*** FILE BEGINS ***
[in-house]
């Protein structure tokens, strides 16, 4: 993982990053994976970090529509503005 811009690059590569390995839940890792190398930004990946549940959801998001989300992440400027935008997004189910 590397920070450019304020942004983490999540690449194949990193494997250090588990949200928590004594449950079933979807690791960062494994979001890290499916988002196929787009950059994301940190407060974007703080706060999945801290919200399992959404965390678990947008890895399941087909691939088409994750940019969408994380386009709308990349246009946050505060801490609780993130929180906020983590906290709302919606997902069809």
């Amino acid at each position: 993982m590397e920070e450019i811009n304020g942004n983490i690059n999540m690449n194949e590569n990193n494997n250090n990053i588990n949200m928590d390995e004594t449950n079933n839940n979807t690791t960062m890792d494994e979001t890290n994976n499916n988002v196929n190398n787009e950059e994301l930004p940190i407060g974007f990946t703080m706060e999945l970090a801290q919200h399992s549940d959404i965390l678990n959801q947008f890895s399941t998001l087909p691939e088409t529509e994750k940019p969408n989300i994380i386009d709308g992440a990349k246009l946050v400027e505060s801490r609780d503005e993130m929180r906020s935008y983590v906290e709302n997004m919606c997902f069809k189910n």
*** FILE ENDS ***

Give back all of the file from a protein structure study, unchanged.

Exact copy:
[in-house]
């Protein structure tokens, strides 16, 4: 993982990053994976970090529509503005 811009690059590569390995839940890792190398930004990946549940959801998001989300992440400027935008997004189910 590397920070450019304020942004983490999540690449194949990193494997250090588990949200928590004594449950079933979807690791960062494994979001890290499916988002196929787009950059994301940190407060974007703080706060999945801290919200399992959404965390678990947008890895399941087909691939088409994750940019969408994380386009709308990349246009946050505060801490609780993130929180906020983590906290709302919606997902069809």
């Amino acid at each position: 993982m590397e920070e450019i811009n304020g942004n983490i690059n999540m690449n194949e590569n990193n494997n250090n990053i588990n949200m928590d390995e004594t449950n079933n839940n979807t690791t960062m890792d494994e979001t890290n994976n499916n988002v196929n190398n787009e950059e994301l930004p940190i407060g974007f990946t703080m706060e999945l970090a801290q919200h399992s549940d959404i965390l678990n959801q947008f890895s399941t998001l087909p691939e088409t529509e994750k940019p969408n989300i994380i386009d709308g992440a990349k246009l946050v400027e505060s801490r609780d503005e993130m929180r906020s935008y983590v906290e709302n997004m919606c997902f069809k189910n």